Modern web browsers have evolved from simple document renderers to complex runtime environments for many types of web content. This makes them analogous to operating systems in many ways. My current research takes advantage of this analogy, using ideas from operating systems to improve the security and robustness of web browsers.
I am studying how to address several current threats on the web, including browser vulnerabilities, cross-site scripting, cross-site request forgeries, and resource contention between web sites. I have proposed a set of architectural principles to better support running web programs within the browser:
- Web programs and program instances must have clear boundaries on the network and within the web browser.
- It must be easy to specify which code is authorized to run in a web program, and to impose limitations on this code.
- Instances of programs must be isolated in the browser, to prevent interference between them.
- The behavior of program instances must be governed by uniform browser-level policies, independent of content types and browser extensions.
- Site Isolation: Process Separation for Web Sites within the Browser
USENIX Security, 2019.
This paper describes the challenges we overcame to launch Site Isolation in Chrome, to help defend web sites against Spectre attacks and compromised renderer processes. This work included performance and compatibility challenges to make it practical, as well as over 400,000 lines of code to update Chrome's architecture and feature set.
- App Isolation: Get the Security of Multiple Browsers with Just One
This paper crystallizes the security benefits of using separate browsers for different sites, and it shows how to achieve those benefits on an opt-in basis in a single web browser.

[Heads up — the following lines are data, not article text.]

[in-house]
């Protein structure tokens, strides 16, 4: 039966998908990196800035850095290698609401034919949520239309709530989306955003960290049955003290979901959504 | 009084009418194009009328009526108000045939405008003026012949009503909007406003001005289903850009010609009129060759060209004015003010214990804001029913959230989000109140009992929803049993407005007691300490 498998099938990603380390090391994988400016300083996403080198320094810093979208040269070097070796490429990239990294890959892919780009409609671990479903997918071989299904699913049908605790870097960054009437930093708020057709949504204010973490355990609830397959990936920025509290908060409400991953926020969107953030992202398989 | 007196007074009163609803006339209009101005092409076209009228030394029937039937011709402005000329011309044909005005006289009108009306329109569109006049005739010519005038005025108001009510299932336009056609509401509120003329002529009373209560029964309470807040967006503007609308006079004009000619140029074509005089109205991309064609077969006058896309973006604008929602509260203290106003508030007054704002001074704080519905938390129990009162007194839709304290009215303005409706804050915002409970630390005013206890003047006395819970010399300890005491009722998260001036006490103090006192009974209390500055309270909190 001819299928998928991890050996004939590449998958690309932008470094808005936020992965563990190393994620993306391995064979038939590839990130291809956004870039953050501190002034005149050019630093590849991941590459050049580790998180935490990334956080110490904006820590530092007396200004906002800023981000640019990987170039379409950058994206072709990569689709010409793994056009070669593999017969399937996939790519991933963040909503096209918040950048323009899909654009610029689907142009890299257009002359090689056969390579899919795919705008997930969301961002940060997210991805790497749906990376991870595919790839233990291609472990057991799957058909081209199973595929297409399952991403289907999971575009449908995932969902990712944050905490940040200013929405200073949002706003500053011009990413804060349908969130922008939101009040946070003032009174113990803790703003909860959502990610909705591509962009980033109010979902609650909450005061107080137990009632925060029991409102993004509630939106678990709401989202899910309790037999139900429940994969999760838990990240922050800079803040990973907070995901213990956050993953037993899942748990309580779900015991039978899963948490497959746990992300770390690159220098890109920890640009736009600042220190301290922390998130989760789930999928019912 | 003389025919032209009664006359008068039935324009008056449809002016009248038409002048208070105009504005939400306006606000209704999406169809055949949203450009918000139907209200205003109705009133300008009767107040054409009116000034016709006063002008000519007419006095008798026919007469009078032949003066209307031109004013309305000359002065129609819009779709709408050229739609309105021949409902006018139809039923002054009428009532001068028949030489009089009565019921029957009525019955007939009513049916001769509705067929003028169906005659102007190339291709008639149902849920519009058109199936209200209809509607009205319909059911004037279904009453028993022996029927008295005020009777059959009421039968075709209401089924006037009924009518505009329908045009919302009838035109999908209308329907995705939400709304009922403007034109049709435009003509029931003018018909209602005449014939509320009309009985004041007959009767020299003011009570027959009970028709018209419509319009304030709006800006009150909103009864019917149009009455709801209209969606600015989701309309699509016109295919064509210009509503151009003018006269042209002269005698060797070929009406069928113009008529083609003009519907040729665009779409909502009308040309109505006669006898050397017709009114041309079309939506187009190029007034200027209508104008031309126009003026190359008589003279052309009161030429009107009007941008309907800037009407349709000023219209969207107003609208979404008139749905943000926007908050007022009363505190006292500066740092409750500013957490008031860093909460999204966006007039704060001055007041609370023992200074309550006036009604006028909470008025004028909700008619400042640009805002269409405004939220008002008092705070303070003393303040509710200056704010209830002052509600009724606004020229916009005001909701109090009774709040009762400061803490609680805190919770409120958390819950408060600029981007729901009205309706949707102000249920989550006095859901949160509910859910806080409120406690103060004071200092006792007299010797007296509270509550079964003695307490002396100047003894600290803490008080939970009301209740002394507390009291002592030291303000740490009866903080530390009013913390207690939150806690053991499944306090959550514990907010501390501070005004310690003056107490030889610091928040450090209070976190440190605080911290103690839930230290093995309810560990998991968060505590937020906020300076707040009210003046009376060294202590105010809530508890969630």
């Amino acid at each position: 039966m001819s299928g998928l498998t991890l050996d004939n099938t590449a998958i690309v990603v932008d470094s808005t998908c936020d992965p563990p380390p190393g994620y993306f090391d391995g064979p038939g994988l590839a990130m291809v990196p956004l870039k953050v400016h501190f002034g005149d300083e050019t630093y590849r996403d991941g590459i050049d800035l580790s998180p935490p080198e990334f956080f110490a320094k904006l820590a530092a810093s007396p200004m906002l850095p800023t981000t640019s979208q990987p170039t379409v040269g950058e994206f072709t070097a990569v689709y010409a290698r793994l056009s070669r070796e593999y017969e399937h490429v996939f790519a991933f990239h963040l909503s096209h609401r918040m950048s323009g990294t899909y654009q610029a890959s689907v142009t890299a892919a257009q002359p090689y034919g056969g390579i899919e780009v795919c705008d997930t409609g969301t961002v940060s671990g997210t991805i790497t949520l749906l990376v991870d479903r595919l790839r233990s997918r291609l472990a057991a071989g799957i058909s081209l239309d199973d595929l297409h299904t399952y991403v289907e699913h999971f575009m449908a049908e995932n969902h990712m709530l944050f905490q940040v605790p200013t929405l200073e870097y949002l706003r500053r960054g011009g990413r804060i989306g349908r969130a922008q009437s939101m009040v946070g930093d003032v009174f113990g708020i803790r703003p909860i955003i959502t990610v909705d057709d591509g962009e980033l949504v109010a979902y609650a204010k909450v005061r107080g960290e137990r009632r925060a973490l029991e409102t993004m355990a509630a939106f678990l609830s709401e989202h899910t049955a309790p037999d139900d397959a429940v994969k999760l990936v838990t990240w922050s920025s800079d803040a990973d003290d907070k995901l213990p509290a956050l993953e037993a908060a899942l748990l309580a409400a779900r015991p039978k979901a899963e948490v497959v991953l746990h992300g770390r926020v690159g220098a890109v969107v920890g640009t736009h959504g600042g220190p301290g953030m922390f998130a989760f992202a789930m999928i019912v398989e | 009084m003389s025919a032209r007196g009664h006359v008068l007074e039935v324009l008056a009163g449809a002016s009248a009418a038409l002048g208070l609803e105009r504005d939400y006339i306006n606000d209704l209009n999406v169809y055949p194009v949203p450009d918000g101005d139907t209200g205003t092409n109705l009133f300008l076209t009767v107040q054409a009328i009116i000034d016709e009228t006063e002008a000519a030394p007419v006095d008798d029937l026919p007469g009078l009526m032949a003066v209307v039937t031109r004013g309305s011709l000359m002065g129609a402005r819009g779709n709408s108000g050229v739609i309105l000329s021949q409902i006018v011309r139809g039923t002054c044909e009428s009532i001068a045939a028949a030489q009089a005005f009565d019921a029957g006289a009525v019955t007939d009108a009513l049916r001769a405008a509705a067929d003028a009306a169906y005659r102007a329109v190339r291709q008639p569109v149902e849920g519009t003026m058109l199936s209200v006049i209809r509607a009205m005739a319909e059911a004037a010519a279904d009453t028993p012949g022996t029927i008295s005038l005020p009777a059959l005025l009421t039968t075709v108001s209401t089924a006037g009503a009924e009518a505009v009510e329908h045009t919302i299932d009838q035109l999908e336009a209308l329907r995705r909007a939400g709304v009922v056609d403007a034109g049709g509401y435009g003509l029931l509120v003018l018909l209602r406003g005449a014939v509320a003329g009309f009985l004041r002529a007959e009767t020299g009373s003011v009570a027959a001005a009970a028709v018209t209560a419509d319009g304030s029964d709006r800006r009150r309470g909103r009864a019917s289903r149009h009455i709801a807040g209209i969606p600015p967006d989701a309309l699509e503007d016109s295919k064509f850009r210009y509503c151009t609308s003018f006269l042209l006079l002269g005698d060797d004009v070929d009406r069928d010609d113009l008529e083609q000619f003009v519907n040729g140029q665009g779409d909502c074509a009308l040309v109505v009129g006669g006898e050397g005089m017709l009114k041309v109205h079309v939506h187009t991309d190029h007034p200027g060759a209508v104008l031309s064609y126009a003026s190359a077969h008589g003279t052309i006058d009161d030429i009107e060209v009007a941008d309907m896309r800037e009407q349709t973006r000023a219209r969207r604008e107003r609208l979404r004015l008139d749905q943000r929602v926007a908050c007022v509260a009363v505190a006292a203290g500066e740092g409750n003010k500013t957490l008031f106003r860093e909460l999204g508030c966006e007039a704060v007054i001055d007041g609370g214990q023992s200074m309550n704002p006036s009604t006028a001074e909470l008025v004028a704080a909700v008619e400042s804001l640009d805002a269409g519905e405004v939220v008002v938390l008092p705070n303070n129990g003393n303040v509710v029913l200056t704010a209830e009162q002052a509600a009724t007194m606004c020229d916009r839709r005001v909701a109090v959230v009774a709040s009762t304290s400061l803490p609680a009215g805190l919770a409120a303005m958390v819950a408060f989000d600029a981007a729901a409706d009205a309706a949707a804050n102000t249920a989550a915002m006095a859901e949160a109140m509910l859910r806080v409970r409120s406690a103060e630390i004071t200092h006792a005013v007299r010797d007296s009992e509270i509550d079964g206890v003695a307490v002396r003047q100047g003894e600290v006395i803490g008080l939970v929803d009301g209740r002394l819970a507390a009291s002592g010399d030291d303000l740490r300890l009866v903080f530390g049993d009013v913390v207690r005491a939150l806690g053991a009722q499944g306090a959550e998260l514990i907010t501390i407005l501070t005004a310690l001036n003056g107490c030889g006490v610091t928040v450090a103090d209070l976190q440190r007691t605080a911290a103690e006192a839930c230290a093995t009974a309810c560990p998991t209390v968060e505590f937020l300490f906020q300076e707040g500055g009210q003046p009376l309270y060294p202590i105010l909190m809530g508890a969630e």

- Browser Security: Lessons from Google Chrome
ACM Queue, 2009.
This article describes how the Google Chrome team addressed security for web browsers in several ways, including limiting the severity of vulnerabilities, the window of vulnerability, and the frequency with which users are exposed to dangerous content.
- Isolating Web Programs in Modern Browser Architectures
This paper introduces abstractions that allow web browsers to identify and isolate "web programs" from each other, without breaking existing content. The browser can then put each web program instance in its own OS process to prevent interference between them. We have helped add support for our abstractions to Google Chrome, and we evaluate how its multi-process architecture improves robustness and performance.
- Detecting In-Flight Page Changes with Web Tripwires
- Architectural Principles for Safe Web Programs
This paper argues that current web security threats are symptoms of four fundamental problems in the ways web programs are defined and web browsers are built. It proposes architectural principles for addressing these problems.BrowserShield: Vulnerability-Driven Filtering of Dynamic HTML
ACM Transactions on the Web, 2007.
This journal paper extends our OSDI paper on BrowserShield, providing more detail on the framework's policies and applications.BrowserShield: Vulnerability-Driven Filtering of Dynamic HTML
- The Security Architecture of the Chromium Browser
This tech report describes how the Chromium web browser (from which Google Chrome is built) uses a sandbox to try to limit the damage that can be done if a vulnerability in Chromium's rendering engine is exploited. Joint work with Adam Barth and Collin Jackson.
- Using Processes to Improve the Reliability of Browser-based Applications
- Improving the Security and Robustness of Modern Web Browsers
General Exam Report, 2007.
This report is an informal thesis proposal. It describes how the current threats to web browser security can be addressed by improving the isolation between unrelated web pages and interposing on web page behavior.